Theater, musical theater and music majors all have a chance to showcase their talents before graduation. What some students do not realize is that it takes years and hours upon hours of practice to perfect their junior and senior shows.
Kali Berry, a piano pedagogy major, and Suzanna Polley, a piano performance major, are two juniors awaiting their performance date, March 30. The students met freshman year and have been in the same music studios ever since.
“Susanna and I are the only two juniors in Dr. Jordan-Miller’s studio this year who have to perform a recital to meet requirements for graduation,” said Berry. “Therefore, deciding to do our recitals together was an easy decision. But, we’re good friends too, so that’s just an added bonus.”
Berry says Dr. Jordan-Miller has been a huge influence in their lives.
“She’s a wonderful, helpful, encouraging teacher who is faithful to work with us until we ‘get’ our pieces. She’s really a blessing.”
However, Polley and Berry are still completely responsible for figuring out all the details that go into a recital and started putting pieces together the end of sophomore year. They had to choose the music, practice three to four hours a day, memorize the repertoire, decide on the order in which to play and even meticulously find the appropriate dress.
According to Berry, dress is a crucial decision.
“I know that for us, as pianists, the main concern for our dresses is whether or not we’ll be able to play in them. Length, arm length and whether or not we can move well are all considered,” said Berry. “Shoes are also a big deal and are usually practiced in for at least a couple of weeks before the recital.”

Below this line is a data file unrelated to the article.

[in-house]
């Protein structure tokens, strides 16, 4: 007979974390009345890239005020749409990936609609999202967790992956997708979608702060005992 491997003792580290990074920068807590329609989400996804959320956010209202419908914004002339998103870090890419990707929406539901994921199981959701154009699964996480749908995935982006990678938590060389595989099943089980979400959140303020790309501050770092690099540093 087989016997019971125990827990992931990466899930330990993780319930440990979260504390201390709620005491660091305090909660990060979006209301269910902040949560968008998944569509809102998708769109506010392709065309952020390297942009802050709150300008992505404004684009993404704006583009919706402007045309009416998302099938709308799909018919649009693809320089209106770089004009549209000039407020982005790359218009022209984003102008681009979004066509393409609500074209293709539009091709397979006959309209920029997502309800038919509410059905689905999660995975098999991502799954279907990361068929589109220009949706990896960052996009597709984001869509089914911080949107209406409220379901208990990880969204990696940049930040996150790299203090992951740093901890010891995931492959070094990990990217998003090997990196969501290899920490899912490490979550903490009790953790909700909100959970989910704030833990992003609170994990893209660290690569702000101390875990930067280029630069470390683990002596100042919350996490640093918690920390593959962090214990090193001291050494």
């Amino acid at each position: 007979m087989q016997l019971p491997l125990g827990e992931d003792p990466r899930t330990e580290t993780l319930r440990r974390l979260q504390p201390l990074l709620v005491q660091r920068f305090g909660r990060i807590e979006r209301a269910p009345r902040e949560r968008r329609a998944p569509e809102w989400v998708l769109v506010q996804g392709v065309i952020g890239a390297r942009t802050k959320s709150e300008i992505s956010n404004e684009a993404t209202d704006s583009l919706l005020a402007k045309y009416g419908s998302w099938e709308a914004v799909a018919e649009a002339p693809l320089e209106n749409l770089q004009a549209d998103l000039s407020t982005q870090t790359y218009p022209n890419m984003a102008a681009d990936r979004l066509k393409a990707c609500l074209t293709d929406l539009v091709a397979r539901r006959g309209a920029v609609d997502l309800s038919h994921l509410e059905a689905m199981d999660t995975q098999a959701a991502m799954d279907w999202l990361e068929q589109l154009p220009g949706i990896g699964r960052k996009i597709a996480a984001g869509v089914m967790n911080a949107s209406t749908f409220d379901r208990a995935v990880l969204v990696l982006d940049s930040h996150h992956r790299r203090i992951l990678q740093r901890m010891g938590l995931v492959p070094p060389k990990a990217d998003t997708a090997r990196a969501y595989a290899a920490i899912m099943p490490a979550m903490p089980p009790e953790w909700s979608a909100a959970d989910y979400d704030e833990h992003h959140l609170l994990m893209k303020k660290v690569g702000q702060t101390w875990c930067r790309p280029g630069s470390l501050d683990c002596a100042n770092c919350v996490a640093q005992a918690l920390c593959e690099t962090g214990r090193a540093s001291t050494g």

For the performance itself, the girls feel the pressure to perform “accurately.”
Polley said, “Everyone remembers things like mistakes and memory slips. I have to be careful to keep my focus on making music instead of pleasing the audience or I will become overwhelmed when trying to prepare for this.”
Berry is most excited about performing for her family and friends—conversely, that is also what makes her the most nervous.
“Although I’m excited to share my hard work with everyone, I’m also really nervous. But, with lots of prayers and practicing, it should be OK.”
Polley and Berry work extremely hard to play their music once or twice. It is a huge project that consumes their time and dedication. However, it is also a chance to showcase their talent to teachers, family and friends. They are both confident in their choices and preparation and have an overall theme for the performance.
“A junior recital should not be a stuffy environment. My goal is for it to be a relaxing and enjoyable experience for the audience and myself,” said Polley. “I want to turn music into artwork.”
Everyone is welcome to Polley and Berry’s junior show on March 30 from 3 p.m. to 5 p.m. in Brookes Chapel.